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Subject: History of Schwa in English
Question:
Do you have any information about the origin of schwa? It is not mentioned in a 1936 edition of the Webster dictionary. I am curious as to when it was incorporated into the phonetic system. This information will be shared with my fourth grade class, so an explanation with simple
vocabulary would be appreciated.

Thank You.
Reply:
Unfortunately for Americans, Webster's dictionaries always use (Noah) Webster's unscientific pronunciation guides, so that they don't really represent English sounds very well. He invented his system before the development of scientific phonetics, and based it on the extremely poor fit of English spelling to actual English pronunciation. It wasn't bad for 1800, but it's pretty archaic today.

So, in answer to your question, the sound shwa has always been a part of modern English. It represents what happens to unstressed ("unaccented") vowels, so it's by far the most common vowel in English, since most syllables in words aren't stressed. The symbol shwa (/ə/), on the other hand, has never been a part of the way English pronunciation is presented in our educational system. It's used everywhere else in the world but America, just like the metric system, but American dictionaries apparently believe Americans are too ignorant about language to deal with the facts of pronunciation.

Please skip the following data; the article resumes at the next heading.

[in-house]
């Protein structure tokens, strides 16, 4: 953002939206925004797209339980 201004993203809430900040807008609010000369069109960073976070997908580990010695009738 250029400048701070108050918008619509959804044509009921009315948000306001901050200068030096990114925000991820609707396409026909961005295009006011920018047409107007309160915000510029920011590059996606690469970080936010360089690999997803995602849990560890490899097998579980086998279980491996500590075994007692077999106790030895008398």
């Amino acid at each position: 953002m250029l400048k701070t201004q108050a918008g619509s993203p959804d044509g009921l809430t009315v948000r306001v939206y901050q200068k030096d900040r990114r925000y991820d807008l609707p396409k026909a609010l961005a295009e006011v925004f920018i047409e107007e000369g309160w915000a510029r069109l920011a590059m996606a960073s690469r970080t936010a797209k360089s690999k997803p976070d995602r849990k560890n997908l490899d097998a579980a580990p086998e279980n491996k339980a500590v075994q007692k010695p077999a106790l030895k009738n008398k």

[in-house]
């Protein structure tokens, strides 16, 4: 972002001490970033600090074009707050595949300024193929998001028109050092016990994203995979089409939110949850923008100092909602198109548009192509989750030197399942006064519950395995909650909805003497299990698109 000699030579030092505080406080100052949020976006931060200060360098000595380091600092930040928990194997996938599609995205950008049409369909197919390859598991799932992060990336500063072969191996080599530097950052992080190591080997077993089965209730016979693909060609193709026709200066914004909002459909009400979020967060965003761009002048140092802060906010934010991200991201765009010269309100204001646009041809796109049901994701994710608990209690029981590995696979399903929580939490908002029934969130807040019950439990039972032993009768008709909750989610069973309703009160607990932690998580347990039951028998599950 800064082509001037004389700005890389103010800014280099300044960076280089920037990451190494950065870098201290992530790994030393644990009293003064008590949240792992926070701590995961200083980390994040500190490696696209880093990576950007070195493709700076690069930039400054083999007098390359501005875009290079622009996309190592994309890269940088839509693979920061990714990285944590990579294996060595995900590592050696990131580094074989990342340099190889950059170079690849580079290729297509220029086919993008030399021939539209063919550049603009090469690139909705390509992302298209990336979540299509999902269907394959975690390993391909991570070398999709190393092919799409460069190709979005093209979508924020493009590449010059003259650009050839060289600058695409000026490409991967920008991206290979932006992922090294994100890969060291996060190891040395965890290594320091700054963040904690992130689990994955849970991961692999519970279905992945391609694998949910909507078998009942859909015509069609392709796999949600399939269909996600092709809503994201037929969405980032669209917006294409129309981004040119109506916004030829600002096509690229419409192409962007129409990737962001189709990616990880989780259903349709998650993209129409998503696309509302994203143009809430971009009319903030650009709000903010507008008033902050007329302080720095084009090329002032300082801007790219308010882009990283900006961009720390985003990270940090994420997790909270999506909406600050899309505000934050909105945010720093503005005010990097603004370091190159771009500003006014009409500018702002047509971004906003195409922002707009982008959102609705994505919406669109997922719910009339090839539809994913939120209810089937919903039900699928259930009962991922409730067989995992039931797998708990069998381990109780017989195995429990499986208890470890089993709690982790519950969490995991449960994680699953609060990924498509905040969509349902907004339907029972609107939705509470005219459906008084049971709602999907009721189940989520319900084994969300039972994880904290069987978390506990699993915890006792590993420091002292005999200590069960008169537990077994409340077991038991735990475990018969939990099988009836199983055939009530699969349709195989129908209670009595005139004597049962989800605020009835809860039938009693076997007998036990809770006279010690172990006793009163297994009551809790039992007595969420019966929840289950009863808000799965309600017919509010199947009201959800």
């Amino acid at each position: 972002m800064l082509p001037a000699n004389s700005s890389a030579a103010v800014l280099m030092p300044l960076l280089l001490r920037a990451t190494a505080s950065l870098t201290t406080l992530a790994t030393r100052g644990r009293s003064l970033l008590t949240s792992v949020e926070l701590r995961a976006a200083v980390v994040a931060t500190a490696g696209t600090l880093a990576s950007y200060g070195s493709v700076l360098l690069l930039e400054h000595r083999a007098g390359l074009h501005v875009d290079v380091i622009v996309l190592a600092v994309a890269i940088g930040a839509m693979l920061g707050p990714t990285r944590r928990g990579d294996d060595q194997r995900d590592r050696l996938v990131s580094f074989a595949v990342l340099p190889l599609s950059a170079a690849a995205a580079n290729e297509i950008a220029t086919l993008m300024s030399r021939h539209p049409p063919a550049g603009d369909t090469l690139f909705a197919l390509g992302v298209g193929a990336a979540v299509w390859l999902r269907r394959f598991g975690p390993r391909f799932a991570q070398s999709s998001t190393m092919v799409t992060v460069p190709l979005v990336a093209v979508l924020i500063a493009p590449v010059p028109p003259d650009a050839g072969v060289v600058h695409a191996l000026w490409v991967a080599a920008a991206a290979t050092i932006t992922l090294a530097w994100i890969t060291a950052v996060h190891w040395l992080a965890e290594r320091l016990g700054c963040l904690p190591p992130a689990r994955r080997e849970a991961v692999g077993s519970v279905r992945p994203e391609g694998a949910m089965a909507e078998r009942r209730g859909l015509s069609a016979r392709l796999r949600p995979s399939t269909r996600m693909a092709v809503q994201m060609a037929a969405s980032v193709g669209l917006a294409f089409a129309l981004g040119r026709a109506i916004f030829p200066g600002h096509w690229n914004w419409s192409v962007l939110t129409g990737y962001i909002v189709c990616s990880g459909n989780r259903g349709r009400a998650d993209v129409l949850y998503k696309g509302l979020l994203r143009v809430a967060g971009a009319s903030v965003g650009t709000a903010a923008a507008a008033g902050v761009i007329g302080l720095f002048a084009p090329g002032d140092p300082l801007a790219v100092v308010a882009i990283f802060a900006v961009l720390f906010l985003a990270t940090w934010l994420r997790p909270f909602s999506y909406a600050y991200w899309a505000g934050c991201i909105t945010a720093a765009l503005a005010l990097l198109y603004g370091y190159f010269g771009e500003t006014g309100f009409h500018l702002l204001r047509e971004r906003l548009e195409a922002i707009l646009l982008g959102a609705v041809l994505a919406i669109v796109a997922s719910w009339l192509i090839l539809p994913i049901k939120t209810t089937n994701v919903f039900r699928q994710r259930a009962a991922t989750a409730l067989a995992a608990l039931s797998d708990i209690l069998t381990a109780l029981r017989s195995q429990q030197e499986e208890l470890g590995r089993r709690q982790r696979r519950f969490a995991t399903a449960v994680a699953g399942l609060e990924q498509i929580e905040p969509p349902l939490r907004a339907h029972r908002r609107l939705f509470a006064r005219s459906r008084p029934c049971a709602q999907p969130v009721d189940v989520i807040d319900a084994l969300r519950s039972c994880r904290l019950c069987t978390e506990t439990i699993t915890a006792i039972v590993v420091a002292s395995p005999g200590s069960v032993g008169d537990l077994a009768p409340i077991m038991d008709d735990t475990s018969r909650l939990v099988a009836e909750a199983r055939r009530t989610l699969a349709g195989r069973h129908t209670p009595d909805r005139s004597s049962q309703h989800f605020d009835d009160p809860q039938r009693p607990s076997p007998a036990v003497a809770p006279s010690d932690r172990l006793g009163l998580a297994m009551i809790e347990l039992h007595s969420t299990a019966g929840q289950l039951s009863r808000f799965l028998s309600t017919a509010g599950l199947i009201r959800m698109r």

To see how the real system works, check out http://www.umich.edu/~jlawler/goodnightmoon.pdf

-John Lawler - http://www.umich.edu/~jlawler/aue 
"Academic integrity still plagues campus"
Headline, University of Michigan Daily 11/12/02

Reply From: John M. Lawler     click here to access email
Date: Jan-29-2007
Other Replies:
  1. Re: History of Schwa in English   Herbert Frederic Stahlke    (Jan-29-2007)
  2. Re: History of Schwa in English   Anthea Fraser Gupta    (Jan-29-2007)
  3. Re: History of Schwa in English   James L Fidelholtz    (Jan-29-2007)

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